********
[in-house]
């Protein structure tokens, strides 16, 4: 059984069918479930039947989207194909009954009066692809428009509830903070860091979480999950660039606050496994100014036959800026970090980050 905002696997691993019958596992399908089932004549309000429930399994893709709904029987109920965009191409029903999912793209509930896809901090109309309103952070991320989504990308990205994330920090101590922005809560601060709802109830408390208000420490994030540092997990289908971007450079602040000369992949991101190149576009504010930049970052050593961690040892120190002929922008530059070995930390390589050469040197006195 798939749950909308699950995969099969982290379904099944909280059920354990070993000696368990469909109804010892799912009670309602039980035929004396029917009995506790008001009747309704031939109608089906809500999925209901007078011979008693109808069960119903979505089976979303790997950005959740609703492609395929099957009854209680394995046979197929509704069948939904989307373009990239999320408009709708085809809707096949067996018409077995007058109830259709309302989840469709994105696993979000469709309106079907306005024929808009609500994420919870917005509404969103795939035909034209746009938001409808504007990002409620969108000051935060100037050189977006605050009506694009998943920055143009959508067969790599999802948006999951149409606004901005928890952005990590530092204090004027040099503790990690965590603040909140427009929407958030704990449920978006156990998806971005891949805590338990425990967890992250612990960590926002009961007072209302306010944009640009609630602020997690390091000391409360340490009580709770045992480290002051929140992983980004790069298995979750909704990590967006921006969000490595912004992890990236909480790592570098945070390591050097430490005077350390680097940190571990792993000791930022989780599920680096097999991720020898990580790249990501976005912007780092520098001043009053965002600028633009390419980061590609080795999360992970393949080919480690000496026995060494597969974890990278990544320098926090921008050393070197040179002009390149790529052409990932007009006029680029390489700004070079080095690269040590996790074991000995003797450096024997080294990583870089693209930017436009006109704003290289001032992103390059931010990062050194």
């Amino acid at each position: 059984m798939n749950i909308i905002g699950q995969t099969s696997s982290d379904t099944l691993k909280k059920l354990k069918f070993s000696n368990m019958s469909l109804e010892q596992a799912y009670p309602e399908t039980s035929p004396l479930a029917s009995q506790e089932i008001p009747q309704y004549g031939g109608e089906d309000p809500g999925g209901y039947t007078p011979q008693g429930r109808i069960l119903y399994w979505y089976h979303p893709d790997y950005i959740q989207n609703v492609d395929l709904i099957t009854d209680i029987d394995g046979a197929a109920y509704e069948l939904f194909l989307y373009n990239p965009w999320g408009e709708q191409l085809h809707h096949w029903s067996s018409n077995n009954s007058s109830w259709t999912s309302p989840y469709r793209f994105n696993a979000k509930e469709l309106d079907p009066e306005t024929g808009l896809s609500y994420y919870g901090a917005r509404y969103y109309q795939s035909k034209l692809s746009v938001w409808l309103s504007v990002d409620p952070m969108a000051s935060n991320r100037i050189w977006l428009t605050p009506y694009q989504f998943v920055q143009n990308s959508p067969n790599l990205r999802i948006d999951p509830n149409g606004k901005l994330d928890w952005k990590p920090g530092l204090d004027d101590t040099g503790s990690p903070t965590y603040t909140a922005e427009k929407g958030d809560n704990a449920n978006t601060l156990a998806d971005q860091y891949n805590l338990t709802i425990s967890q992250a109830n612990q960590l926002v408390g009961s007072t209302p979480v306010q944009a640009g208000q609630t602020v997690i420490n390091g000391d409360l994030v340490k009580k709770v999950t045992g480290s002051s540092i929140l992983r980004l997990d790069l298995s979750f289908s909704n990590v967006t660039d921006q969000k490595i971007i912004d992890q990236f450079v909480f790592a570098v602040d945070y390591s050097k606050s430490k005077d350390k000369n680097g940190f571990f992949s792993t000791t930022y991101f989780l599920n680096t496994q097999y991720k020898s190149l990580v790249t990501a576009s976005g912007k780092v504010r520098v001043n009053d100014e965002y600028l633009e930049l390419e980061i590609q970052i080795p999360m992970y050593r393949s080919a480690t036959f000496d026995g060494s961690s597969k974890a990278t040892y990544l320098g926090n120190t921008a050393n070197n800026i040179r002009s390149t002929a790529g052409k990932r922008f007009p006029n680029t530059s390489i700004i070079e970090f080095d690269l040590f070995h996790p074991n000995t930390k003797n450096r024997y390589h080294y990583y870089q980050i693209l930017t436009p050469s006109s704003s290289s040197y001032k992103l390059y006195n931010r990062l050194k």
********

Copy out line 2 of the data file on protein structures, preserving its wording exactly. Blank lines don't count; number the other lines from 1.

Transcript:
């Protein structure tokens, strides 16, 4: 059984069918479930039947989207194909009954009066692809428009509830903070860091979480999950660039606050496994100014036959800026970090980050 905002696997691993019958596992399908089932004549309000429930399994893709709904029987109920965009191409029903999912793209509930896809901090109309309103952070991320989504990308990205994330920090101590922005809560601060709802109830408390208000420490994030540092997990289908971007450079602040000369992949991101190149576009504010930049970052050593961690040892120190002929922008530059070995930390390589050469040197006195 798939749950909308699950995969099969982290379904099944909280059920354990070993000696368990469909109804010892799912009670309602039980035929004396029917009995506790008001009747309704031939109608089906809500999925209901007078011979008693109808069960119903979505089976979303790997950005959740609703492609395929099957009854209680394995046979197929509704069948939904989307373009990239999320408009709708085809809707096949067996018409077995007058109830259709309302989840469709994105696993979000469709309106079907306005024929808009609500994420919870917005509404969103795939035909034209746009938001409808504007990002409620969108000051935060100037050189977006605050009506694009998943920055143009959508067969790599999802948006999951149409606004901005928890952005990590530092204090004027040099503790990690965590603040909140427009929407958030704990449920978006156990998806971005891949805590338990425990967890992250612990960590926002009961007072209302306010944009640009609630602020997690390091000391409360340490009580709770045992480290002051929140992983980004790069298995979750909704990590967006921006969000490595912004992890990236909480790592570098945070390591050097430490005077350390680097940190571990792993000791930022989780599920680096097999991720020898990580790249990501976005912007780092520098001043009053965002600028633009390419980061590609080795999360992970393949080919480690000496026995060494597969974890990278990544320098926090921008050393070197040179002009390149790529052409990932007009006029680029390489700004070079080095690269040590996790074991000995003797450096024997080294990583870089693209930017436009006109704003290289001032992103390059931010990062050194």